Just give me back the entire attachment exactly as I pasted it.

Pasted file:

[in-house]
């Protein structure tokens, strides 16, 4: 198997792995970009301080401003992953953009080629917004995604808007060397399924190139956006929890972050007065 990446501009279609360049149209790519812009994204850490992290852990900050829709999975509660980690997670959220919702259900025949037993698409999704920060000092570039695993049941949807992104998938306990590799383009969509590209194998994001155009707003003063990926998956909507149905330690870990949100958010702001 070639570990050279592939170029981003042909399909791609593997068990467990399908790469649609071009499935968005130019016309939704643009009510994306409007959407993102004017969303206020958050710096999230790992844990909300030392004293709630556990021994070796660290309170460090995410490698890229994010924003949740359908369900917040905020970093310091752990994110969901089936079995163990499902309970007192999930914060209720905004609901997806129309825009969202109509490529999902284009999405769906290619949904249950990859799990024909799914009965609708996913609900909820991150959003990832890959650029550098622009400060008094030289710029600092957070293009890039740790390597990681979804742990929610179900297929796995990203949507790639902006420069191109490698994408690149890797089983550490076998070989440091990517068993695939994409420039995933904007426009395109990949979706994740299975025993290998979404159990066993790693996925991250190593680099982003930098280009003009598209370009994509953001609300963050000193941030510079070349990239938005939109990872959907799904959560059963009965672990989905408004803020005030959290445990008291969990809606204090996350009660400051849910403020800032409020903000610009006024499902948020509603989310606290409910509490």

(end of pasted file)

[in-house]
């Protein structure tokens, strides 16, 4: 198997792995970009301080401003992953953009080629917004995604808007060397399924190139956006929890972050007065 990446501009279609360049149209790519812009994204850490992290852990900050829709999975509660980690997670959220919702259900025949037993698409999704920060000092570039695993049941949807992104998938306990590799383009969509590209194998994001155009707003003063990926998956909507149905330690870990949100958010702001 070639570990050279592939170029981003042909399909791609593997068990467990399908790469649609071009499935968005130019016309939704643009009510994306409007959407993102004017969303206020958050710096999230790992844990909300030392004293709630556990021994070796660290309170460090995410490698890229994010924003949740359908369900917040905020970093310091752990994110969901089936079995163990499902309970007192999930914060209720905004609901997806129309825009969202109509490529999902284009999405769906290619949904249950990859799990024909799914009965609708996913609900909820991150959003990832890959650029550098622009400060008094030289710029600092957070293009890039740790390597990681979804742990929610179900297929796995990203949507790639902006420069191109490698994408690149890797089983550490076998070989440091990517068993695939994409420039995933904007426009395109990949979706994740299975025993290998979404159990066993790693996925991250190593680099982003930098280009003009598209370009994509953001609300963050000193941030510079070349990239938005939109990872959907799904959560059963009965672990989905408004803020005030959290445990008291969990809606204090996350009660400051849910403020800032409020903000610009006024499902948020509603989310606290409910509490």